Kneza Miloša street is a large avenue that connects city center with the highway. It goes for about 1.5 kilometers, from the National Assembly to Mostar interchange.
The street is named after Knez Miloš Obrenović (Prince Miloš, born in 1780, died 1860), who led the people in the Second Serbian Uprising against the Ottoman Turks (1815-1817), which resulted in gaining the autonomous status of the Serbian lands and consequently a full independence.
Upper part of the street starts at the Main Post Office and the National Assembly of Serbia, at the intersection with Nikola Pašić square, King Alexander blvd. and Takovska street. It borders Pioneers Park, and make an instersection with Andrićev Venac and Krunska street.
State administration offices are located in this street, such as the Ministry of Finance. The Generalstaff headquarters were located there, but were severely bombed in 1999 by the NATO Alliance, and the remains are still visible, as well as former Yugoslav Ministry of Defense. Also, many embassies were/are placed in this street, such as German, Croatian, Polish, Canadian and the US (before it was moved to another location).
A beautiful Vaznesenjska Church is visible from the street. Other than that, this street is mainly residential. It crosses Nemanjina street, making a big intersection. The Monument to Knez Miloš is nearby, at the Gavrilo Princip Park, that covers a large space in triangulation with Nemanjina street. At the corner with Nemanjina street lies a beautiful palace of the Serbian Government.
At the end of this avenue, if you do not go to the highway (access directly to E-75/E-70, going north to the Hungarian/Croatian border, and south along A-1 to the city of Niš), you may continue further to Košutnjak and Topčider parks, or make a left to go to the Museum of Yugoslavia, Josip Broz Tito Mausoleum, FC Partizan stadium, Dedinje district (with luxurous private villas) and the royal White Castle.
The building that now lies beneath a tall Belgrade Palace skyscraper needed to be built in order to give the final shape to what is commonly known as "London square", at the crossroad with Kralja Milana street.
Year of construction: 1928
Location: 23, Kneza Miloša street, Savski Venac district
This building finally gave shape to the popular London square, after construction of the Old Vračar Savings Bank, diagonally, and the Old "Jadransko-Podunavska" Bank across the street. The old, much smaller house of Dimitrijević family needed to be replaced and the family had to take a loan to fund the whole project, that was demanded from them by the City authorities. It was an architectural challenge as the land slides down Kneza Miloša street, so it is not strange that the whole structure is uneven, vertically, and horizontally not symetrical with the main entrance at the corner. But still, it represents a fine example of Belgrade academism in architecture.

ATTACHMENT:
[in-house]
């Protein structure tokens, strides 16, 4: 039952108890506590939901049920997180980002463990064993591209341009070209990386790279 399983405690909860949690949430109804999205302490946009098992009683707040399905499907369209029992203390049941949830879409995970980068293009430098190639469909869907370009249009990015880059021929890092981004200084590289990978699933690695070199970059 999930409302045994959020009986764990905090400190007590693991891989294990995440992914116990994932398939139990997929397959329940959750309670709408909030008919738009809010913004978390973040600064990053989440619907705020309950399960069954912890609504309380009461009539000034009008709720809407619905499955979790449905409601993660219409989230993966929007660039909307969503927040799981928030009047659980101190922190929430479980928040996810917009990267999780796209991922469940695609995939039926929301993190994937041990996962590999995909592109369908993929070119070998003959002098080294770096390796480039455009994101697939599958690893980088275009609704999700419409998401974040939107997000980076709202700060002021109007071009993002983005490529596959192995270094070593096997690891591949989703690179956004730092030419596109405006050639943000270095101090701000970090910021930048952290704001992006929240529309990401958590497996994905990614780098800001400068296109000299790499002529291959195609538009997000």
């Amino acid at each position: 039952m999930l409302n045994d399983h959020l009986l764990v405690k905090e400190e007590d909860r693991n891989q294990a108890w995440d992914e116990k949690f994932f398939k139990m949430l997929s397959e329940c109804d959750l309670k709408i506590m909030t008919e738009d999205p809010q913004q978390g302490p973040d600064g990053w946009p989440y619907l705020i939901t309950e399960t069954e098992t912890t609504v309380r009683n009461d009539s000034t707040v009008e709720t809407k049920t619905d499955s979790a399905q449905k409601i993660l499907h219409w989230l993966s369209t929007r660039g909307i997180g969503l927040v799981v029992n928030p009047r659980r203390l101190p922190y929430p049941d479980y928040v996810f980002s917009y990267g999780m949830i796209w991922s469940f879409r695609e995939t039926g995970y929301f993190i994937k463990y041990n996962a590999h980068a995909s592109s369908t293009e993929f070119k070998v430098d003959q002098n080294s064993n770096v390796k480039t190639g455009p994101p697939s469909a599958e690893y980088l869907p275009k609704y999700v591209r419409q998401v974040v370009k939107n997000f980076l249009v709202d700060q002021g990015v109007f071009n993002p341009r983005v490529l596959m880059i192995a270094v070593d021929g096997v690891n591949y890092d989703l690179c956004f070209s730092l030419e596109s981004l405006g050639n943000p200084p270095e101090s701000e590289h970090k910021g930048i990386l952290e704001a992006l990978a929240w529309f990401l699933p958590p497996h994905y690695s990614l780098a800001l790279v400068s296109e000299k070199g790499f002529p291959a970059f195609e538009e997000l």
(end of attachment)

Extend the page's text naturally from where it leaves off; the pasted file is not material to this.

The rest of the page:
Ministry of Finance
This monumental building is located in Kneza Miloša street and it forms part of the complex of governmental buildings situated between Nemanjina street and Kneza Miloša street.
Year of construction: 1889 (1924 - 2nd phase, 1959 - 3rd phase)
Location: 20, Kneza Miloša street, Savski Venac district
A monumental building designed by well-known Russian architect Baumgarten, also called "Baumgarten Palace", was home of the Generalstaff throughout the 20th century. It was voted the most beautiful building in Belgrade between two world wars.
Year of construction: 1928
Location: 33, Kneza Miloša street, Savski Venac district
Wilhelm Fedorovitch von Baumgarten was Russian emigrant who came to Serbia in 1920. He was obviously of German origin, but he declared himself as Russian. He was also a nobleman. But the most interesting thing is that he was an army general and an architect at the same time. And they say that this dichotomy of his nature is visible in his work.
New Public House Hotel
This building represents one of the masterpieces of the famous Russian architect Nikolay Krasnov.
Year of construction: 1930
Architecture: in the spirit of Academism
Location: 14, Kneza Miloša street, Stari Grad district
During the WWII it was converted to a brothel by the Nazis. After the war, the Cuban Embassy was placed in its premises. Then it served as the headquarters of the Hellenic Cultural Center, and now it is the Public House Hotel Belgrade. This exclusive 4-star hotel has no more than 19 rooms. even so, it is very high rated and in demand.
Find out more at the official web-site.
Vaznesenjska church ("Church of the Ascension") was built in 1862, during the reign of Prince Mihailo Obrenović. It is a five-domed church with detached bell tower.
It is situated in the center of the city, near 101 meters high skyscraper "Belgrade Palace", in the vecinity of Kneza Miloša street and Gavrilo Princip Park.
It was designed after Ravanica monastery (1377) in central Serbia (built in the style of Moravian school, the ultimate period of the Serbian medieval art), but modernized in the spirit of 19th century Romantisicm.
One of the major assets of this church is one of the church bells from 1830, that rang during the proclamation of the Hatisheriff, which granted Serbia a full autonomy from the Ottoman rule.
In the immediate vecinity is located so called London square, and down Kneza Miloša street you can see the magnificent old building of the Generalstaff, and reach Nemanjina street, with wonderful palace of the Serbian Government at the corner.